Their lean and mean approach to cotton production means that the Finchers will spend less than 10 minutes loading seed, versus at least a half an hour if they had to deal with in-furrow or residual products and 50-pound seed bags.
That amounts to an extra hour to two hours of planting each day, according to the Finchers, equivalent to about 75 more acres.
The family operation knows there is some risk associated with planting cotton this way. But the benefits of being able to plant faster with less equipment outweigh those risks – at least it has so far.
The Finchers began their move to this system with Roundup Ready cotton in the late 1990s. Going with a 100 percent postemergence weed control program allowed the producers to forego their residual herbicide application and the tanks that went along with them.
All that was left were tanks and/or hoppers for intensive in-furrow, at planting applications.
Advancements in seed treatments and the ability of their local retailer to precision apply those treatments took care of that. And going with seed-applied treatments not only eliminated the insecticide hopper on the Finchers’ planters, but allowed them to go with larger 3-bushel seed hoppers.
The result is a leaner, faster planting operation. “There are no water trailers, and you don’t need a lot of help,” Steve said.
Local seed treatments
Two years ago, one of the Fincher’s seed and chemical suppliers, Helena Chemical Co.’s Alamo, Tenn., retail outlet, bought a new Gustafson Weigh Pan commercial treater and began offering “just in time” seed treatment options to growers. “It’s a very accurate system,” said Chip Greene, the outlet’s branch manager.
“Samples are pulled to insure that the proper active ingredient is going on the seed. No matter what the seed size, it’s going to put so many ounces of solution of insecticide or fungicide per 100 pounds of seed.”
In addition, “treater operators are trained and certified, and three or four people constantly check and recheck what we’re doing.”
Such precision used to be entirely the domain of seed companies, but custom seed treatment machinery has moved downstream within the last two to three years, noted Lee Rivenbark, with Bayer CropScience/Fibermax.
Rivenbark stresses that that the process must be done correctly to avoid problems. “When seed goes into a treater and then comes back into the bag or a bulk system, the seed supplier becomes concerned from a quality control standpoint. In fact, many seed companies will not stand behind seed purity standards once the containers have been opened and treated by third parties.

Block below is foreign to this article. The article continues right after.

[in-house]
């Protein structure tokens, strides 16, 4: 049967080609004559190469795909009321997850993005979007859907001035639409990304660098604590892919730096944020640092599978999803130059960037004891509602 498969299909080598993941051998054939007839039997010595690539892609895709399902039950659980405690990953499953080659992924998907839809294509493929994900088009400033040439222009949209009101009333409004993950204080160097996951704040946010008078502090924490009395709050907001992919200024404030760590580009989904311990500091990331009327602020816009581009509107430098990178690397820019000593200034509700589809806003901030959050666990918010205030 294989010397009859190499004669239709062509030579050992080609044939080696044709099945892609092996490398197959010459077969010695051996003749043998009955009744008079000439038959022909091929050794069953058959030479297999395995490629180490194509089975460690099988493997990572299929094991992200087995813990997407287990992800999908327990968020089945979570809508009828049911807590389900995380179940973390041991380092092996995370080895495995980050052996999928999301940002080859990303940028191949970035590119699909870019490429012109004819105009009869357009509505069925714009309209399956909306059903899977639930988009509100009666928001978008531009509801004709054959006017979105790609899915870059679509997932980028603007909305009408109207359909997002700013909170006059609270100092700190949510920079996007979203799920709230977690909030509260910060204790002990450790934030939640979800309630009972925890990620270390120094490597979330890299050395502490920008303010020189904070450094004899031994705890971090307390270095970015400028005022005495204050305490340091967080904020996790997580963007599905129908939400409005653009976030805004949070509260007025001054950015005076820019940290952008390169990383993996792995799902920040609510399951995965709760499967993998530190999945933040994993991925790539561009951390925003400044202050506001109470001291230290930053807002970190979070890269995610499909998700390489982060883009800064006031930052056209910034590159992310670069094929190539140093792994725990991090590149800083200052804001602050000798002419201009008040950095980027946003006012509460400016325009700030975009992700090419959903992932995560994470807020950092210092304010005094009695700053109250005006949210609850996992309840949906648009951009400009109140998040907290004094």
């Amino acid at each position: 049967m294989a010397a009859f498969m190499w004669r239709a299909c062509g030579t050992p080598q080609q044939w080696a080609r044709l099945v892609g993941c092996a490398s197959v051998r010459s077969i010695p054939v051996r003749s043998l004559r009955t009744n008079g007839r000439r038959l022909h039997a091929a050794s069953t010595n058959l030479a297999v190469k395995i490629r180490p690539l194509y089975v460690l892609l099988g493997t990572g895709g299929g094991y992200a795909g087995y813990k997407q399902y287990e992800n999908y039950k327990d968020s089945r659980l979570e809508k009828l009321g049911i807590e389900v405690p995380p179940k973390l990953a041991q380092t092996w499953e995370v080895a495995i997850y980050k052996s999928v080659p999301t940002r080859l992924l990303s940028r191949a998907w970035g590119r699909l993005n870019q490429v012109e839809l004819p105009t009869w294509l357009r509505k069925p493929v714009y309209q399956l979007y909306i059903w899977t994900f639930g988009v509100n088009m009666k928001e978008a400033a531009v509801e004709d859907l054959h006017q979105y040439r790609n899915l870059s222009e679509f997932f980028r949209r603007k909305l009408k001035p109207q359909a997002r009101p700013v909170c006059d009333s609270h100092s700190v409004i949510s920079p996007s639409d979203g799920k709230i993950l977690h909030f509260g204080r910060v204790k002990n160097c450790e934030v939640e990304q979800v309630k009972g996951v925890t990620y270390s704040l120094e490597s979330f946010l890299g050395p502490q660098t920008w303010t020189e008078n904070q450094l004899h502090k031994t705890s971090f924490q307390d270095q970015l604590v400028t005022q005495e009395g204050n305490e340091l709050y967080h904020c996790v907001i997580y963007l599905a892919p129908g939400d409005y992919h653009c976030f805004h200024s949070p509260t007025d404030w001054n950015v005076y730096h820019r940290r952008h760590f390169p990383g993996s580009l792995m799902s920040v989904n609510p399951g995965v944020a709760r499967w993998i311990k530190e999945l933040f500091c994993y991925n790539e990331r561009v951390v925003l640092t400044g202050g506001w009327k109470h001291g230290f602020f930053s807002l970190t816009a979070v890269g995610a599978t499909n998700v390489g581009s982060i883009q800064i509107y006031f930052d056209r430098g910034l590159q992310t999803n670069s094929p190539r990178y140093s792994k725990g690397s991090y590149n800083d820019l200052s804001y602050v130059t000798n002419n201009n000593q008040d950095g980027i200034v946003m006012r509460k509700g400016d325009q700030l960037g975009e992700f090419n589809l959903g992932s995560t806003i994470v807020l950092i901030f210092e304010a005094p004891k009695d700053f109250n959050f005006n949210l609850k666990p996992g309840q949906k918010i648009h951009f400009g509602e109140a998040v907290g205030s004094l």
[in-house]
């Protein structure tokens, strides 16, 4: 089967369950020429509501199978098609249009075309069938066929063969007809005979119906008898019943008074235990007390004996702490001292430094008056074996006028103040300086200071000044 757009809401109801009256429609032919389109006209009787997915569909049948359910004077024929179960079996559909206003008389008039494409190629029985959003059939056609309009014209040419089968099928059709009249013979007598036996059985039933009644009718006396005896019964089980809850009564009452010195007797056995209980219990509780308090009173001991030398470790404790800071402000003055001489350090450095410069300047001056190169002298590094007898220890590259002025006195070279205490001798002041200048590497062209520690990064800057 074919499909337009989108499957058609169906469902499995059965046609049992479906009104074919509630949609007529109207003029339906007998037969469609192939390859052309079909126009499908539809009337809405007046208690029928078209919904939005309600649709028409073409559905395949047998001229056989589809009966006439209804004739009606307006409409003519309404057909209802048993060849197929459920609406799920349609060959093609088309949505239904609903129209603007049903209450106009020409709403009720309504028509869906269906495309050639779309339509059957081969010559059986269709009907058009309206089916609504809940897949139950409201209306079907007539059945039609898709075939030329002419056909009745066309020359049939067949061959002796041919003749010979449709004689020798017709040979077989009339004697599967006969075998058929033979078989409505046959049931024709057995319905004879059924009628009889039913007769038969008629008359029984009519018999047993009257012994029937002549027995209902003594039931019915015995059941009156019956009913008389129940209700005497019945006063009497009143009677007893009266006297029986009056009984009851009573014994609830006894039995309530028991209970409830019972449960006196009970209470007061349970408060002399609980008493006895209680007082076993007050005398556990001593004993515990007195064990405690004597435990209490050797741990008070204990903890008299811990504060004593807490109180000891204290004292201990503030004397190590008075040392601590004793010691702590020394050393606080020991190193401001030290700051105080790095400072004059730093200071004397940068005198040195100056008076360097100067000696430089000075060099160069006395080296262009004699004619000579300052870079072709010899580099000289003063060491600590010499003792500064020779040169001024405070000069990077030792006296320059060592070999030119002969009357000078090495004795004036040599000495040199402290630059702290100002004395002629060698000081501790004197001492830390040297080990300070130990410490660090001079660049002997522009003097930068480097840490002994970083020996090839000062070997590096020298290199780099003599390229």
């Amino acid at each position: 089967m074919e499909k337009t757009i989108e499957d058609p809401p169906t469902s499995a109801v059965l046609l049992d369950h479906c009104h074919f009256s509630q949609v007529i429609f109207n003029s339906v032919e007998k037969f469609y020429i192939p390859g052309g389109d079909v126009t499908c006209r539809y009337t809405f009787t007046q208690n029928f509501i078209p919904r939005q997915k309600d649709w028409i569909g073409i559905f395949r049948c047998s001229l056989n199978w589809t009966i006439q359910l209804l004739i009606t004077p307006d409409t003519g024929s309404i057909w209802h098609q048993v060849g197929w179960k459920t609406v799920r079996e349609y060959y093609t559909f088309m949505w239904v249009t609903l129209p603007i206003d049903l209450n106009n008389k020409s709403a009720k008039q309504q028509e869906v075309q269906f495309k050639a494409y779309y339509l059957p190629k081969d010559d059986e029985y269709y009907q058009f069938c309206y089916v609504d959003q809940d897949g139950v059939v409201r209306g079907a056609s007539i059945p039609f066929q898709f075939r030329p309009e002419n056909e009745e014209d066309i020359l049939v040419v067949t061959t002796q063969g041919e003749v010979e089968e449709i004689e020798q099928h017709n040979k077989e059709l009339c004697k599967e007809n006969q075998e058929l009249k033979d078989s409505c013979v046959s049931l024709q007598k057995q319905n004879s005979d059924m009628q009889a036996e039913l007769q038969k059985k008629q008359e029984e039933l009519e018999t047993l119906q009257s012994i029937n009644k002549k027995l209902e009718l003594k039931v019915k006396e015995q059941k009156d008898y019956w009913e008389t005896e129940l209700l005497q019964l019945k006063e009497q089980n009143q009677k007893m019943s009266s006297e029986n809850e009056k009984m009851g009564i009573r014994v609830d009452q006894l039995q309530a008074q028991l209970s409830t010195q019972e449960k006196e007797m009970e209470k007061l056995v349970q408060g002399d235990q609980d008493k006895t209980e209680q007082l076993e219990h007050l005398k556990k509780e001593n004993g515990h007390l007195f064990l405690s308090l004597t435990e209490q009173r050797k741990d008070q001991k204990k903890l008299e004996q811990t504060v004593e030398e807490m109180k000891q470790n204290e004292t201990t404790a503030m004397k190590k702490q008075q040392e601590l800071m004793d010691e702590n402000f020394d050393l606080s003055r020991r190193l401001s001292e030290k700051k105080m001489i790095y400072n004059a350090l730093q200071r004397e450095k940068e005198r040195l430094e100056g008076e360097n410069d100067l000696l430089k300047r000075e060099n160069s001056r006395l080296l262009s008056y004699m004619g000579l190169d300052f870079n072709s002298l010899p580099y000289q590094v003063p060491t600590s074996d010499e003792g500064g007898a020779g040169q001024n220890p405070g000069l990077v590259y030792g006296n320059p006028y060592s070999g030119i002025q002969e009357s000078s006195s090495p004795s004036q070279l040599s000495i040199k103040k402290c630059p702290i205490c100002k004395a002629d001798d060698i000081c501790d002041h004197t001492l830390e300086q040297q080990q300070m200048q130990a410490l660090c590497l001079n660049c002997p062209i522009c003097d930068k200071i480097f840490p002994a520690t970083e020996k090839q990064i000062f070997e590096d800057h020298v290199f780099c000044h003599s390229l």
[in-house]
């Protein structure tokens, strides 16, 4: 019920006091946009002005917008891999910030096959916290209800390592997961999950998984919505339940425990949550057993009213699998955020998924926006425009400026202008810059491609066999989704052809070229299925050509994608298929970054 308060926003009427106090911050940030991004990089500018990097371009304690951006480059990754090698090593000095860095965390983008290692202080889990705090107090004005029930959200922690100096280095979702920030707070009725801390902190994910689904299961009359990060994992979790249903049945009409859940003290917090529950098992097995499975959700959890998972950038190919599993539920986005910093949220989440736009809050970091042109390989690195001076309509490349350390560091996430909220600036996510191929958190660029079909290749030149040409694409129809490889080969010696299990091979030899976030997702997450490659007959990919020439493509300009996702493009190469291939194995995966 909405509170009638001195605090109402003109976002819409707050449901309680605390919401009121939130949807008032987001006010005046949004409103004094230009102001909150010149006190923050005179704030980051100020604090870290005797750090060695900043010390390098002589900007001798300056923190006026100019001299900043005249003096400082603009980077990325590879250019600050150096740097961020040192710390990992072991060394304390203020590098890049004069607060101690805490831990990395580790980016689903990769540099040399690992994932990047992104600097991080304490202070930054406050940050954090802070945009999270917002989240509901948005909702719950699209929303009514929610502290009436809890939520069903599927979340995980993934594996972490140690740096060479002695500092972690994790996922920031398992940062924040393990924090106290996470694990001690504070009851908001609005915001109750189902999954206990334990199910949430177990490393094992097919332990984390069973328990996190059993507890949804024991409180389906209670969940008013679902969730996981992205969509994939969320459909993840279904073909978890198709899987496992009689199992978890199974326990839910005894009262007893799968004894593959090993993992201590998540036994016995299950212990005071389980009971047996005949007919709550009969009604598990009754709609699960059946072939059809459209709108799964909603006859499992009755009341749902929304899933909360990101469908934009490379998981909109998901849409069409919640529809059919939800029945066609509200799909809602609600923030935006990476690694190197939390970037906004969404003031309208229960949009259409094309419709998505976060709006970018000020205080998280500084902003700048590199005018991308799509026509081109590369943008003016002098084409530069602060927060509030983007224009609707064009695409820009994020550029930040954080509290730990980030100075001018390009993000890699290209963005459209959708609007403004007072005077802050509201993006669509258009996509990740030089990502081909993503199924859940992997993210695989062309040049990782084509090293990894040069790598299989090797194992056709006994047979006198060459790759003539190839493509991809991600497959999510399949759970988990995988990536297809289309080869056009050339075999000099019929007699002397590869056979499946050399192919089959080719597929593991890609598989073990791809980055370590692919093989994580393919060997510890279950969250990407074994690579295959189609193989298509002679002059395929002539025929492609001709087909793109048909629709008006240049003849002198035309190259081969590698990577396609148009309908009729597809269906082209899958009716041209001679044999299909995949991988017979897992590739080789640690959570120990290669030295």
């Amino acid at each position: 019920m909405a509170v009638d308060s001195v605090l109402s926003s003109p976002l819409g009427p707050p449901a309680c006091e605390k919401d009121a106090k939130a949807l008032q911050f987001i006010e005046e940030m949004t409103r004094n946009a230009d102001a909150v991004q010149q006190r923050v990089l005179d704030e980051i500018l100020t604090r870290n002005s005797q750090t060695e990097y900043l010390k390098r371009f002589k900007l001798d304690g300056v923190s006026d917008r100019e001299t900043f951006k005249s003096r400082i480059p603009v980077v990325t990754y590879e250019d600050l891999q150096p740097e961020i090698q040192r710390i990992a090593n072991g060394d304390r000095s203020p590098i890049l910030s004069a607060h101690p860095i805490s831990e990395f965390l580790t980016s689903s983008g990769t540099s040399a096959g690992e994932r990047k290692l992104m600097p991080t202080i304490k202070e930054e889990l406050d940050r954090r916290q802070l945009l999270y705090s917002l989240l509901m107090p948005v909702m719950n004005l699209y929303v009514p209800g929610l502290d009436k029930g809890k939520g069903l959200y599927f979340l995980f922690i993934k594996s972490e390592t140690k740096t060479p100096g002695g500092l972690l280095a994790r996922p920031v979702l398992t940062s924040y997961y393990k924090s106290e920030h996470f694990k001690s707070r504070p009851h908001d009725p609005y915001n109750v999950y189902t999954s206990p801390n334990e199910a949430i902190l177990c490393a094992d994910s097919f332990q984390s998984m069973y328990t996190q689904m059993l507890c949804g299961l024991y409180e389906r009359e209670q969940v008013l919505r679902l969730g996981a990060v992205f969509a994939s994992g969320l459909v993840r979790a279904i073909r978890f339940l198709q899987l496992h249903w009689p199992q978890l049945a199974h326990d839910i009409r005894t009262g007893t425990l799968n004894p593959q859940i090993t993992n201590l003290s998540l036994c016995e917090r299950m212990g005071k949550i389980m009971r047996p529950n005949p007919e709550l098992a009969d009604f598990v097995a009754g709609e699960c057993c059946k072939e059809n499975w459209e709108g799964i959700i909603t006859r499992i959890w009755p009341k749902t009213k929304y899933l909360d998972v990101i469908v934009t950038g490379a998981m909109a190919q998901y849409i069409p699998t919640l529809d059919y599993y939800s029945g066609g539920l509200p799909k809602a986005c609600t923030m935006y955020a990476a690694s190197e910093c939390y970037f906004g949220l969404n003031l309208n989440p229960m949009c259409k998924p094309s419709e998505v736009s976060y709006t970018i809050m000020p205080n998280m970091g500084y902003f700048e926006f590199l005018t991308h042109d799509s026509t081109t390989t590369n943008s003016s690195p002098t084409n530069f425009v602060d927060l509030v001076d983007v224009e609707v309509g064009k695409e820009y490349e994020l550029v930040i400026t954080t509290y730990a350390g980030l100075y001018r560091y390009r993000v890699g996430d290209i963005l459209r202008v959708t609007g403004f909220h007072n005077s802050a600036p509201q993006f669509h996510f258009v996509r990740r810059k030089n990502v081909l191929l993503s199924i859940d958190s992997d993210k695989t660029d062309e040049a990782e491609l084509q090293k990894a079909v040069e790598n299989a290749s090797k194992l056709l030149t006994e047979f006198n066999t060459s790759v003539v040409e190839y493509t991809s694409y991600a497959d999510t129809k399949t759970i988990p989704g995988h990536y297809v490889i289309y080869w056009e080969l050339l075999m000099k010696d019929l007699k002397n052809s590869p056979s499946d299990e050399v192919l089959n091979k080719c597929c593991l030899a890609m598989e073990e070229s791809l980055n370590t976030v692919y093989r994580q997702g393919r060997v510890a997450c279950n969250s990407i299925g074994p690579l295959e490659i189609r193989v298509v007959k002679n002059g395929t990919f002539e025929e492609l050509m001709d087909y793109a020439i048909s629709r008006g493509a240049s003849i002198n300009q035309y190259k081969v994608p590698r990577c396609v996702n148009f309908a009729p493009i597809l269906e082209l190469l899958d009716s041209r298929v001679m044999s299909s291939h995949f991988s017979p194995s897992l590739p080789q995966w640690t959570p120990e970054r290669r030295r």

“But a lot of retailers are doing a very good job of precisely applying treatments to seed, particularly fungicides. That brings a lot of value to the cotton grower.”
It’s also made inventory management a lot easier for Greene. “We can just pull in a variety of cotton seed and then at any given point, the farmer can decide what he wants. I don’t have the warehouse space to pull in all the various treatments we could have.”
On the downside, seed treating is labor intensive, according to Greene. “It’s a lot more work and there are lot more hours involved.”
But “just in time” delivery has helped the Finchers. “Used to, we had to book the seed way back in January and the seed company would treat the seed,” Steve said. “Now (early April) we haven’t decided what we’re going to put on the seed yet.”
Helena sales representative Daniel Riley says a 24-hour turnaround is possible, “as long as we have the chemicals on hand.”
Precision seed treatments
According to Mike McFatrich, product manager for Gustafson, there have been two significant upgrades in seed treatment application technology equipment since 1999.
“Both upgrades have increased the consistency, uniformity and precision of application. Our most recent equipment, the Gustafson Logic Controlled Proportioning System, is not only precise in application, but also can provide a log of what was applied to the seed and at what rates for the grower.”
This precision is necessary due to the small amounts of chemical that are now applied to the seed, according to McFatrich.
Some of the treatments available to the Finchers include insecticides like Gaucho, Cruiser and Orthene and fungicides like Helena Preferred and Helena Preferred Protege. Biologicals such as Kodiak and plant growth regulators can also be applied as seed treatments.